True cost of world’s most dangerous peacekeeping mission shockingly high

Thursday January 25 2018

Kenya Defence Forces troops under Africa Union Mission in Somalia (Amisom) patrol Kismayu town on November 22, 2015. The audacious amphibious landing by the Kenyans on the coastline of Kismayu led to the capture of this important southern coastal town. PHOTO | JEFF ANGOTE | NMG


One of the worst attacks on the United Nations peacekeepers in recent history took place in December in the Democratic Republic of Congo (DRC).

An operating base of the UN Stabilisation Mission in the DRC (Monusco) was attacked by suspected members of the Allied Democratic Forces (ADF), a rebel group labelled a terrorist organisation by the Ugandan government. Fifteen UN peacekeepers were killed.

This tragedy deserves all the media attention and anger it sparked, but far more serious attacks have happened to the African Union Mission to Somalia (Amisom).

On March 5, 2007, the first Amisom troops, deployed by the AU with the approval of the United Nations Security Council, arrived in Somalia on a peace-support operation.

Their mandate was multifaceted, focusing mainly on reducing the threat posed by Al Shabaab militants and aiding the country in creating and maintaining structures of good governance and security.

In the initial phases of the mission, 1,500 soldiers in Mogadishu controlled the airport and a narrow coastal strip, including the presidential palace, which was under continuous attack by Al Shabaab. 


Amisom’s local allies, the Somali army, were nothing more than a rabble, with officers accused of selling ammunition to the militants and stealing the wages of their own troops.

The initial Ugandan and later Burundian forces were ill-equipped for the task at hand — with no tanks, helicopters or artillery and very little of the heavy equipment required to break the Shabaab siege.

Daily casualties were incurred from snipers and ground assaults, with the majority of deaths caused by improvised explosive devices.

Amisom was vulnerable, as it did not have any significant medical or communications equipment, nor accommodation and mine detectors. Not all troops had their own body armour. Some died of malnutrition.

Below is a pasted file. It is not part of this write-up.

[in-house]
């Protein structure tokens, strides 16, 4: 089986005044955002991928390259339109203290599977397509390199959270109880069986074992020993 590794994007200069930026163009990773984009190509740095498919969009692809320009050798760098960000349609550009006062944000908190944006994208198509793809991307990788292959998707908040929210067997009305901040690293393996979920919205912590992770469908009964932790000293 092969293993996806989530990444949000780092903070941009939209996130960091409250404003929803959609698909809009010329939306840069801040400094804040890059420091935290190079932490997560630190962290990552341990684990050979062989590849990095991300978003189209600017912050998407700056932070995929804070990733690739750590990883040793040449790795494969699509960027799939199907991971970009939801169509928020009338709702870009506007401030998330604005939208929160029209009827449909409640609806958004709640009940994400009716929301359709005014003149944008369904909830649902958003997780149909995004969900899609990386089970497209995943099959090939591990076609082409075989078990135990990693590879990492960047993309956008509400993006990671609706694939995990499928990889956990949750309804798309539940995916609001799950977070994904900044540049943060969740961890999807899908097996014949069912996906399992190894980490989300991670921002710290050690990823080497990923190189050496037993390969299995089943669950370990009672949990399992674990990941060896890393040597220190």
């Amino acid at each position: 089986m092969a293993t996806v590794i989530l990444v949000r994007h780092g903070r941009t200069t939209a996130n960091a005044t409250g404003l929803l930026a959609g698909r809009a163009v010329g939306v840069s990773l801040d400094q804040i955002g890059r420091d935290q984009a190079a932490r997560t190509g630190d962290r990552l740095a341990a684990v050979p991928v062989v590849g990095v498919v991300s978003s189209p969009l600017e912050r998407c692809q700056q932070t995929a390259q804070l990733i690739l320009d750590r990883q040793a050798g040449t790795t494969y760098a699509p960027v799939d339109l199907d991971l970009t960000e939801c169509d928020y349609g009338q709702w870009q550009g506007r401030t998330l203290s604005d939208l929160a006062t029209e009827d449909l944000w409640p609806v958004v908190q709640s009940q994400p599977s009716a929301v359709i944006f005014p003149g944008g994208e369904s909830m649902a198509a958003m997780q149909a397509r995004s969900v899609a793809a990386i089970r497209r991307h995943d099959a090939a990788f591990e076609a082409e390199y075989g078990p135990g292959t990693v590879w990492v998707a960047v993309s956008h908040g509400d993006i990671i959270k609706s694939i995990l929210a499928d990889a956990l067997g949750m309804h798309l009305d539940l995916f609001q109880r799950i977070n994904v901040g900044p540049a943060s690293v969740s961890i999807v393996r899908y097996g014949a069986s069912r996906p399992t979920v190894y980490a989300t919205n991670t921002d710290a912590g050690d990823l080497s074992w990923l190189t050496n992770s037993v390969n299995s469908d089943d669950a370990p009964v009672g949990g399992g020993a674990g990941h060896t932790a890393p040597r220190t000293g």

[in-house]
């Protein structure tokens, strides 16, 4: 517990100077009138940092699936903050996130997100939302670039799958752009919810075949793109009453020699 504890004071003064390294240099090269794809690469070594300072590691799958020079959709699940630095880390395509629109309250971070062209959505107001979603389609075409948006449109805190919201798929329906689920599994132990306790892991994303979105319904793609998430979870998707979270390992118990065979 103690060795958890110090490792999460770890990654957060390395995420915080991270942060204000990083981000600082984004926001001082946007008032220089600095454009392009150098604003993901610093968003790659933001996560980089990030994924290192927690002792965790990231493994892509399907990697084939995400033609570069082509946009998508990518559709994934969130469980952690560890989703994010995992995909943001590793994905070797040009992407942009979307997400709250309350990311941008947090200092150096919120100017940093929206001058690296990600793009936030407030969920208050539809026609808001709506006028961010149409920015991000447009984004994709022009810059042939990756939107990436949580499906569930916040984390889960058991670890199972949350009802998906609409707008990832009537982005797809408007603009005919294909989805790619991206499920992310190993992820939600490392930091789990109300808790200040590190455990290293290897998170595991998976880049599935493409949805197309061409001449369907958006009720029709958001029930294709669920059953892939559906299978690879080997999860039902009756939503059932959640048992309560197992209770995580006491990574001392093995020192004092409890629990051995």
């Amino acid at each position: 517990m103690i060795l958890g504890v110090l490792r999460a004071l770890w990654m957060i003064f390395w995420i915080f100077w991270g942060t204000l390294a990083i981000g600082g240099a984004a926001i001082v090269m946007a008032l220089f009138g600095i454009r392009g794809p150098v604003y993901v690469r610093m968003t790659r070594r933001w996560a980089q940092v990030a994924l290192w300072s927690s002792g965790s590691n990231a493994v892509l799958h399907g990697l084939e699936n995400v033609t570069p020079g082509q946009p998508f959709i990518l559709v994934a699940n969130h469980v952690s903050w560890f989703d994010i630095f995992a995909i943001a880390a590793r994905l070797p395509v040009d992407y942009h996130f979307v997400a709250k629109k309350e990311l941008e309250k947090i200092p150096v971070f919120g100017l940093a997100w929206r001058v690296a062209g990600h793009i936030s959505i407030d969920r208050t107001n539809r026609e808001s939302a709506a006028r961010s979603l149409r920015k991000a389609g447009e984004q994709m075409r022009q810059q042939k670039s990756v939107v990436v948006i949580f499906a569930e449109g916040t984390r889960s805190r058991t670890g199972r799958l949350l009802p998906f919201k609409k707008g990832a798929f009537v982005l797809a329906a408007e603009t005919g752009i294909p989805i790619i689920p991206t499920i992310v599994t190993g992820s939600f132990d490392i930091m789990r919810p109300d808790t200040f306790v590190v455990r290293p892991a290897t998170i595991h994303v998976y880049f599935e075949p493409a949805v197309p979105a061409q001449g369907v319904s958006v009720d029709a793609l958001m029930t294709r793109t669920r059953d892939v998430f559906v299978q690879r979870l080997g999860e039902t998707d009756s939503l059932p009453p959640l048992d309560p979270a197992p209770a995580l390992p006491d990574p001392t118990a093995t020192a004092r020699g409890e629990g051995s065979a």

Despite being under-resourced and isolated, these soldiers stood their ground to defend the city, neither yielding control of the airport nor the presidential palace.

Amisom peacekeepers are from African countries: Burundi, Uganda, Ethiopia, Kenya and Djibouti. While the AU has not released Amisom’s actual casualty figures for domestic, political and national security reasons in the troop-contributing countries, the death toll to date is estimated at well over 4,000 — a shocking figure. Despite the valuable job the mission is doing, increased UN support has not been forthcoming.

Arriving in Mogadishu in 2007 to visit Amisom, I was responsible for overseeing the UN mine clearance operation in Somalia. The AU mission was funded bilaterally by US and European governments, but no UN funds were available. 

Despite the mission’s UN mandate, we were not permitted to provide formal support to the AU staff. Despite this and the resistance from the UN hierarchy, we trained the staff in IED defensive measures, and provided them with mine detectors and other equipment, as well as medical training.

The number of casualties from IEDs decreased thereafter and more so in 2009, when formal support was permitted for Amisom personnel. Two armoured front-end loaders to dig frontline trenches were supplied.

This early support, with ever-increasing logistical support from the UN Support Office to the Amisom (UNSOA) helped the peacekeepers to expand their area of operations and eventually drive Al Shabaab out of the capital in 2011.

Efficiency and efficacy increased and eventually all the major towns in Somalia were captured.  The audacious amphibious landing by the Kenyans on the coastline of Kismayu led to the capture of this important southern coastal town.

However, despite Amisom’s increased effectiveness, most of the countryside remains under Al Shabaab control. The shift of UNSOA to more political concerns in Somalia undermined the partnership between the two. Amisom was also negatively affected by the international community’s failure to supply the logistics, funding and equipment necessary to secure the whole country.

From the initial under-resourced phase, the mission grew to more than 20,000 peacekeepers. By May 2013, UN reports indicated more than 3,000 deaths, many of which resulted from the liberation battle of Mogadishu.

At least 80 Burundians were killed in lower Shabelle in September 2015; at least 140 Kenyans were killed at an AU military base outside el-Ade in January 2016; and the 50 or more Ugandan soldiers were feared killed at the AU base near Janaale. These numbers are not entirely reliable or verifiable, given Amisom’s refusal to publish the official death toll.

These illustrate just how dangerous the AU peacekeeping mission is. And the recent attack in DRC should be acknowledged and investigated as part of a broader issue: The high casualty rate of African peacekeepers. The UN has neither the capacity nor the political will for peace enforcement missions such as that in Somalia.

Therefore, Amisom needs more support if the thousands of lives given to its cause so far are not to be in vain.

The financial support received by the AU from the UN is a fraction of what it being spent on other much less violent missions: Given that Al Shabaab still controls pockets of rural southern Somalia and is far from defeated, the withdrawal of troops from contributing countries for lack of support would negate Amisom’s gains.

David Bax is the director of Resilience Africa, a South African non-profit focusing on forced migration and violent extremism.